BEIJING (Web Desk) – Chinese artist Liu Bolin, an expert in disappearing act, has released a series of decade old works, “Hiding in the City”, reported CNN.

Liu has continued to work within the unique medium – camouflaging himself into various backgrounds with the aim of raising awareness on political and societal issues.

“I always use my works to question and rethink the inequality and imbalance caused by the process of human development,” says Liu, who in the past, has been painted to ‘disappear’ into the backdrop of demolition sites and supermarket aisles.

Chinese artist Liu Bolin is a master of disguise. Over the past decade he's highlighted some of the world's most pressing issues with his work.

In China, it's a common sight to see advertisements like these plastered on walls. Liu has to stand, patiently for hours at a time, while his assistants paint him to match a chosen backdrop. <br />

In recent years, Liu's works have touched upon modern day technologies -- which he finds worrying. "In the modern era, everyone is just a piece of data, which is valued less and less everyday. Meanwhile technologies achieved by desire, or the possibilities of some sort of human development, is winning over the hearts of modern day people."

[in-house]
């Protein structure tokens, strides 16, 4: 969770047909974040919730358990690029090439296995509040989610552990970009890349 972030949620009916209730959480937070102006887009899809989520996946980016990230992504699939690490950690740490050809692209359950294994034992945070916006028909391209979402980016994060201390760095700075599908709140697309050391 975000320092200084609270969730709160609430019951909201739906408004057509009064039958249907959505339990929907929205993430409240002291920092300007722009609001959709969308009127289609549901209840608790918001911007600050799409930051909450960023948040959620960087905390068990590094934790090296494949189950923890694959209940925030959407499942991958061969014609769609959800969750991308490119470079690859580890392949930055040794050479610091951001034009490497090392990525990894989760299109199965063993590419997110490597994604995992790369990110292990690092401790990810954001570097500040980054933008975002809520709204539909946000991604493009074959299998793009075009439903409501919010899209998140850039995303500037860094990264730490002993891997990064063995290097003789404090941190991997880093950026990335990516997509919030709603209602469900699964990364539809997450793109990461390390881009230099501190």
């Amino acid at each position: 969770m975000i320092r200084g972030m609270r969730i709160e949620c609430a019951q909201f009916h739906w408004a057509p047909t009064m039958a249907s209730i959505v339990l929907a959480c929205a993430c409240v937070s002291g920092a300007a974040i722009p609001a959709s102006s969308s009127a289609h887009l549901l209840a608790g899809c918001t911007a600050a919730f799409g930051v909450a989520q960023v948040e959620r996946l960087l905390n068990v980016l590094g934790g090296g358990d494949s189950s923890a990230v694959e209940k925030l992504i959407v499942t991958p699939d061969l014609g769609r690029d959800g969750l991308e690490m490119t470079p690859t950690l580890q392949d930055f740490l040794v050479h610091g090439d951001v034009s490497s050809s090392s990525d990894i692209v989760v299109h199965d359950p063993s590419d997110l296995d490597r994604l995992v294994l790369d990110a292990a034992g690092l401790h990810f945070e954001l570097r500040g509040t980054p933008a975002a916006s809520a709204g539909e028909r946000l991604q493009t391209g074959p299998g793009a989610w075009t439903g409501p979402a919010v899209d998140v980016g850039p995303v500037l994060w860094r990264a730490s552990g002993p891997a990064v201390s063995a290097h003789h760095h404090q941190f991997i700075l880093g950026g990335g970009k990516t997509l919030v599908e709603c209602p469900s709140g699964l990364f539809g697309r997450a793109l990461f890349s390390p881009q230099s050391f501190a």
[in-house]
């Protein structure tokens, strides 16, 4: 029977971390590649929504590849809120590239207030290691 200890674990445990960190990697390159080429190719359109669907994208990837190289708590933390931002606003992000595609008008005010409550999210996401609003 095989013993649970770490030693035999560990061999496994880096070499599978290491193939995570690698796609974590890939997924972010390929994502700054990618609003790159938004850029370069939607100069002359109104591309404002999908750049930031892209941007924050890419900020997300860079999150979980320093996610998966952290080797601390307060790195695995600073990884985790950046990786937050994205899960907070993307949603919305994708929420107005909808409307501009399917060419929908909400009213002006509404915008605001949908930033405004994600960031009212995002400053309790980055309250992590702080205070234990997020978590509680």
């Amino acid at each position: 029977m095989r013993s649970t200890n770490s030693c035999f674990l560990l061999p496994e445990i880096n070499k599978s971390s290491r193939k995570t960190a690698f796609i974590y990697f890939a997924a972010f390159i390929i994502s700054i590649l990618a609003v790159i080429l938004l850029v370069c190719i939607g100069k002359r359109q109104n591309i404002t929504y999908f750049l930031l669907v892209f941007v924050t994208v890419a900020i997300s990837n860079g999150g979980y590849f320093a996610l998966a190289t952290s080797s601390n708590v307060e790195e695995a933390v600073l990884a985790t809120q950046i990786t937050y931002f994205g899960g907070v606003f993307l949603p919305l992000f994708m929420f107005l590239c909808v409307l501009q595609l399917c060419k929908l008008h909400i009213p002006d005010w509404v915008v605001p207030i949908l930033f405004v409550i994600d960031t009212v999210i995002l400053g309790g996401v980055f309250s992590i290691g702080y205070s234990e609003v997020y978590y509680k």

"After these 10 years of my creative career—as far as I come—when I'm creating a work, or just viewing one, or just trying to express my idea as an artist, the most important part about the work is my attitude towards reality," Liu says.

Liu Bolin collaborated with French street artist JR on this work. Liu hides himself in one of JR's large-scale murals in New York City.<br />

This mural, which conceals both Liu Bolin and Bon Jovi, became the album cover for Bon Jovi's What About Now. The background mural was designed by Alex Haldi.<br />

"When I pick a background and disappear, I've already expressed my attitude towards society, the future, and desire. It's a deep understanding that I bring to the audience," Liu says.<br />

Liu has travelled the world for exhibitions. He has 'hid' in cities around the world. Of his progression, Liu says, "I think the imbalance of human development is embodied more and more in my works."<br />

This photo is one of nine in his Dragon series. The dragon is a symbol of power, strength and good luck in China. <br />

“Disappearing is not the main point of my work,” Liu says. “It’s just the method I use to pass on a message. To tell people if we don’t stop the way we live, or pay attention, we will all face our own disasters. It’s my way to convey all the anxiety I feel for human beings.”